The ‘Truth’ About Healthy Relationships

An interesting research, undertaken in the UK recently, has found that, on an average, men tell a lie three times a day while women lie only twice a day. That may seem a lot, but when you include ‘white lies’ told to spare another’s feelings, they quickly add up. If your child asks whether the tooth fairy is real, or your partner wonders if they look overweight, would you honestly answer truthfully? 

You may lie with the best of intentions to protect yourself or others, but it still feels wrong. And, according to psychologist Professor Anita Kelly of the University of Notre Dame, lying – even for someone’s good – can harm your relationships and possibly also your own health. When researchers set out to convince people to tell fewer lies in their day-to-day relationships, then observed the effects of doing so. The study’s 110 participants were either instructed to stop telling lies – both major and minor – for ten weeks, or given no particular instructions but had a weekly polygraph test in which they had to confess how often they’d lied over the previous seven days.

Perhaps unsurprisingly, both groups lied less throughout the trial, and the group instructed not to lie told the fewest untruths. But the more interesting findings lay in the effects on their relationships and health. Professor Kelly said, “Our findings support the notion that lying less can cause better health through improving relationships … In a given week, if they told fewer lies, they also reported their health was better.” The connection between lying less and improved health was most noticeable in the no-lie group.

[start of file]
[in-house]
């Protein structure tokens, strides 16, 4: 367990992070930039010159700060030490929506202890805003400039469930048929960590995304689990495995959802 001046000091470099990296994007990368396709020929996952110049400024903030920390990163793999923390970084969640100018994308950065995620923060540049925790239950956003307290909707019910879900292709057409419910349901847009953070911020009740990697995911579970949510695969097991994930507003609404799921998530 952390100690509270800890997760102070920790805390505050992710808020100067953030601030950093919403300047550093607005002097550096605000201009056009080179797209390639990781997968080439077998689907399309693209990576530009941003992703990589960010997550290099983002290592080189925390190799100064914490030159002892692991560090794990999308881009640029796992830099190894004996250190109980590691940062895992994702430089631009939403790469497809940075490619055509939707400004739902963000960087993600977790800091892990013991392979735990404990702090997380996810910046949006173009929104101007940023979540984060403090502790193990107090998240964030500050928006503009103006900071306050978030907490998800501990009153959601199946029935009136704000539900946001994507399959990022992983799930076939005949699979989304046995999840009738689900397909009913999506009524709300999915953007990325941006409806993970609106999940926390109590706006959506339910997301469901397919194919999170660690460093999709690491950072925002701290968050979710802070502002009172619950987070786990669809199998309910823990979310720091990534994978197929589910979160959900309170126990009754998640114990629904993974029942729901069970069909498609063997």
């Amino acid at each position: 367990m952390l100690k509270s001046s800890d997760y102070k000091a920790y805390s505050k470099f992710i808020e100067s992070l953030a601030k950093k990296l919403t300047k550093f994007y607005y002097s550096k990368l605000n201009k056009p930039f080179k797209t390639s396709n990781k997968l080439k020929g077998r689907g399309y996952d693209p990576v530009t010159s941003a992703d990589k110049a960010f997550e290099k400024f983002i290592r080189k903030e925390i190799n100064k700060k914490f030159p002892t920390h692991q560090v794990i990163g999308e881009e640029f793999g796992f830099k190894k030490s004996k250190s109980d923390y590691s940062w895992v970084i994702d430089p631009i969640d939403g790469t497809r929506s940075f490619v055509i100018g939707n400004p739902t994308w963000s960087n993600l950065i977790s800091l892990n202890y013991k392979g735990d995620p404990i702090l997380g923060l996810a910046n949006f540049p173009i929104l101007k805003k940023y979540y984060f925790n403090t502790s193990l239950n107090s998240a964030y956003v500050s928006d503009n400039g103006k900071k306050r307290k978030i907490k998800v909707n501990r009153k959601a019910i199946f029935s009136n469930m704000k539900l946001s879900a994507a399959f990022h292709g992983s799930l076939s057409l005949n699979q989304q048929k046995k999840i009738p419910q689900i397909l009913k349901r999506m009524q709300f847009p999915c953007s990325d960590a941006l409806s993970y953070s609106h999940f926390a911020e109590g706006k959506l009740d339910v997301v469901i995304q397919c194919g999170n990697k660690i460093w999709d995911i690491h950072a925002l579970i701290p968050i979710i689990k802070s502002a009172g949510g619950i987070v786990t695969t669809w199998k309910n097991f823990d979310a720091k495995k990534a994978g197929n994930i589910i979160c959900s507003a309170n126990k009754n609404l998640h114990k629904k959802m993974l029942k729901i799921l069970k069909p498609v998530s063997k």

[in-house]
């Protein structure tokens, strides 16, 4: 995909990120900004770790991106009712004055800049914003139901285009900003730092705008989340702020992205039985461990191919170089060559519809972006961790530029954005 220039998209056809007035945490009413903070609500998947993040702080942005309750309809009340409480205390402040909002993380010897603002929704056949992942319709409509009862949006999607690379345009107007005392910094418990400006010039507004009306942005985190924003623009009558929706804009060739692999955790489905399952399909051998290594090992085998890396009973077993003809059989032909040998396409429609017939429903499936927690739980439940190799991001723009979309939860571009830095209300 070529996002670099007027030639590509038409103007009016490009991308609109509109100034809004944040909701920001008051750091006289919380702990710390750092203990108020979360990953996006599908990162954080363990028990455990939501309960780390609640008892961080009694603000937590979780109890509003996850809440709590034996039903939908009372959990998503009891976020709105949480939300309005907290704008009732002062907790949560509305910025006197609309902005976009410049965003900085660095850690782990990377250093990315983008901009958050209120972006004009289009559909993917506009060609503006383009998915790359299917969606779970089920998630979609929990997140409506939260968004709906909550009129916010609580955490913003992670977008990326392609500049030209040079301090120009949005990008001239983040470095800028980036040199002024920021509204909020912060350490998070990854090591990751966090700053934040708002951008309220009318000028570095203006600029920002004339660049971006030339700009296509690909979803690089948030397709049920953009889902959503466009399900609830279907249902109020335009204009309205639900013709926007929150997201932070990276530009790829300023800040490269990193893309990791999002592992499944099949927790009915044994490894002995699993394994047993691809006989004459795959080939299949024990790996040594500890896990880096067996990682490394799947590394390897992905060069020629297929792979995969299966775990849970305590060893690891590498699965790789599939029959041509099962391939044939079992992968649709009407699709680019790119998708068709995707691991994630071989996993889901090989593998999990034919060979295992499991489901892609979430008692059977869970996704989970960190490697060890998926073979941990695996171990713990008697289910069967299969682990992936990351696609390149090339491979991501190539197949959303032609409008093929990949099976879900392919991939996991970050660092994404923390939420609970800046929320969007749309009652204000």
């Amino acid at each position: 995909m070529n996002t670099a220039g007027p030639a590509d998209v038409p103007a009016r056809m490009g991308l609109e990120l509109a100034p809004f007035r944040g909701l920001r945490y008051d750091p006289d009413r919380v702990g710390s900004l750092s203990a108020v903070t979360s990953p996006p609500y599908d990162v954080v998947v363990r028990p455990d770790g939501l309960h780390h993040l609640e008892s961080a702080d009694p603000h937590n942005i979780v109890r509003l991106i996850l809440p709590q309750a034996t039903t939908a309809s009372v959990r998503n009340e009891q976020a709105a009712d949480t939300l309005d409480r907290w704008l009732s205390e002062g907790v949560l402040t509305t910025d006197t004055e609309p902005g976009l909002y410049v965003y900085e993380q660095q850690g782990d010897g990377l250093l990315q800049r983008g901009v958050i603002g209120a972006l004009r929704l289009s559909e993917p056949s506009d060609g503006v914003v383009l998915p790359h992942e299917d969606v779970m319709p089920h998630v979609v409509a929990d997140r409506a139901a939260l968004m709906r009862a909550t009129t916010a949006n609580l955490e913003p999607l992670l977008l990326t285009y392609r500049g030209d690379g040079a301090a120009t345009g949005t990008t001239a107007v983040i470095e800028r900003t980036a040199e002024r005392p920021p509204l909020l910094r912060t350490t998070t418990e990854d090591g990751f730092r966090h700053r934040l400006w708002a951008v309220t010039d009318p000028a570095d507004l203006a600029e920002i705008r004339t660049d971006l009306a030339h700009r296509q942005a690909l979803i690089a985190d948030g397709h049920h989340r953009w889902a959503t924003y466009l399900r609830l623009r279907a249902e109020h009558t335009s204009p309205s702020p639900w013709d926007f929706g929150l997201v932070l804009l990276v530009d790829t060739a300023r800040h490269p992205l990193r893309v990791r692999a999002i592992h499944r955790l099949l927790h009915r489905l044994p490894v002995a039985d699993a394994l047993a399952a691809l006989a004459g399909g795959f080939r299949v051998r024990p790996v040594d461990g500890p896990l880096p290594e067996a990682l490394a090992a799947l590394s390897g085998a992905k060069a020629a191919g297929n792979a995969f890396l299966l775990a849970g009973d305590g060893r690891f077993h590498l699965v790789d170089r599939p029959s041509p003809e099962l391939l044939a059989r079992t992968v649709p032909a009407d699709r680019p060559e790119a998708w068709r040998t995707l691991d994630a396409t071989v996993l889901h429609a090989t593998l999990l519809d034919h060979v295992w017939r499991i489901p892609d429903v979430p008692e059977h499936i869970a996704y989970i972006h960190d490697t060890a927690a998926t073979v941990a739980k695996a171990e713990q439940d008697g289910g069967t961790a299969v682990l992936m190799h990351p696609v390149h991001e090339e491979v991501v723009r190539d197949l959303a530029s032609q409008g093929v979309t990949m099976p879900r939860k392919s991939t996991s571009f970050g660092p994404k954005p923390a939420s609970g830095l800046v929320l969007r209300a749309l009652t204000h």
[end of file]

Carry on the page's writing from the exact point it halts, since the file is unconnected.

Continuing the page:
Common sense suggests that avoiding lying to each other will improve bonds of trust, but it seems to go deeper than that. When you lie to someone, you not only breach their trust in you, you experience guilt – even if only subconsciously – which can harm both the relationship and your own health. In a separate study, Dr Sally Theran, assistant professor of psychology at Massachusetts’ Wellesley College, points to a link between honesty in relationships, and greater self-esteem with a reduced likelihood of depression. She observed that openness and honesty may initially lead to increased conflict, but overall contributes to better a quality relationship. She also notes that lying increases your sense of shame and adversely affects your self-image.

So is the solution to stop lying entirely? Perhaps not. Psychologists generally accept that white lies may be a necessary part of how we interact with each other. But lying to protect a child’s sense of magic is quite different from telling your boss you’ve completed a project when you haven’t. Before you let that lie come out, think twice. Are you doing it with good intentions or are you trying to cover your own back? More importantly, will the lie cause more problems in the long run? Could it be that, on this occasion, honesty really is the best policy?

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